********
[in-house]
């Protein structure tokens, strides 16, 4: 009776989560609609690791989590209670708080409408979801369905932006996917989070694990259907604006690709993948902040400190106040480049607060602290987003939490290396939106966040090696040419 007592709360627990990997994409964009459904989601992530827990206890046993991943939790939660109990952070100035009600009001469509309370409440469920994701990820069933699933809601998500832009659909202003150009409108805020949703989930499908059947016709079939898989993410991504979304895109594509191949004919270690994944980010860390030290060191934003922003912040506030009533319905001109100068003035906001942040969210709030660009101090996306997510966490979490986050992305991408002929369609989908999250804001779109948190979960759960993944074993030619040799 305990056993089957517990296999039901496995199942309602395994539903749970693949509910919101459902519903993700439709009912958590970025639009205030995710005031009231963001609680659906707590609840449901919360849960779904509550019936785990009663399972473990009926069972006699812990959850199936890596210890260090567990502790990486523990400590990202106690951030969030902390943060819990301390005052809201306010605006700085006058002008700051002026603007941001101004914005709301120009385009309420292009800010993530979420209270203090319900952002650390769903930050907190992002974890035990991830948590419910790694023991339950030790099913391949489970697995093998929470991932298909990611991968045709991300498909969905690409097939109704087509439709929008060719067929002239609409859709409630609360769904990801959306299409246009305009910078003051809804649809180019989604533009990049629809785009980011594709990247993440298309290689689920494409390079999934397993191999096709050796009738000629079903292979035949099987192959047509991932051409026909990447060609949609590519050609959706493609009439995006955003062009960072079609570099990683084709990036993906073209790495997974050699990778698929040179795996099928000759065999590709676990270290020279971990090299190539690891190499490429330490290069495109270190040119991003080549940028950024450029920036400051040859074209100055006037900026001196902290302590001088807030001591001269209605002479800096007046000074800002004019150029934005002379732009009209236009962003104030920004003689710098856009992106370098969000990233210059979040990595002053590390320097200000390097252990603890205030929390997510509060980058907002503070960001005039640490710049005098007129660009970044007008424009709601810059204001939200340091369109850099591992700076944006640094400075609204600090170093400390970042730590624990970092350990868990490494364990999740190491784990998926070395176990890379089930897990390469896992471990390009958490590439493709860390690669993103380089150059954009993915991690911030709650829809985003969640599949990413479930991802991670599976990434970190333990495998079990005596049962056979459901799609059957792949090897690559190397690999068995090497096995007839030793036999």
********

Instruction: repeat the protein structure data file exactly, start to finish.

[in-house]
């Protein structure tokens, strides 16, 4: 009776989560609609690791989590209670708080409408979801369905932006996917989070694990259907604006690709993948902040400190106040480049607060602290987003939490290396939106966040090696040419 007592709360627990990997994409964009459904989601992530827990206890046993991943939790939660109990952070100035009600009001469509309370409440469920994701990820069933699933809601998500832009659909202003150009409108805020949703989930499908059947016709079939898989993410991504979304895109594509191949004919270690994944980010860390030290060191934003922003912040506030009533319905001109100068003035906001942040969210709030660009101090996306997510966490979490986050992305991408002929369609989908999250804001779109948190979960759960993944074993030619040799 305990056993089957517990296999039901496995199942309602395994539903749970693949509910919101459902519903993700439709009912958590970025639009205030995710005031009231963001609680659906707590609840449901919360849960779904509550019936785990009663399972473990009926069972006699812990959850199936890596210890260090567990502790990486523990400590990202106690951030969030902390943060819990301390005052809201306010605006700085006058002008700051002026603007941001101004914005709301120009385009309420292009800010993530979420209270203090319900952002650390769903930050907190992002974890035990991830948590419910790694023991339950030790099913391949489970697995093998929470991932298909990611991968045709991300498909969905690409097939109704087509439709929008060719067929002239609409859709409630609360769904990801959306299409246009305009910078003051809804649809180019989604533009990049629809785009980011594709990247993440298309290689689920494409390079999934397993191999096709050796009738000629079903292979035949099987192959047509991932051409026909990447060609949609590519050609959706493609009439995006955003062009960072079609570099990683084709990036993906073209790495997974050699990778698929040179795996099928000759065999590709676990270290020279971990090299190539690891190499490429330490290069495109270190040119991003080549940028950024450029920036400051040859074209100055006037900026001196902290302590001088807030001591001269209605002479800096007046000074800002004019150029934005002379732009009209236009962003104030920004003689710098856009992106370098969000990233210059979040990595002053590390320097200000390097252990603890205030929390997510509060980058907002503070960001005039640490710049005098007129660009970044007008424009709601810059204001939200340091369109850099591992700076944006640094400075609204600090170093400390970042730590624990970092350990868990490494364990999740190491784990998926070395176990890379089930897990390469896992471990390009958490590439493709860390690669993103380089150059954009993915991690911030709650829809985003969640599949990413479930991802991670599976990434970190333990495998079990005596049962056979459901799609059957792949090897690559190397690999068995090497096995007839030793036999």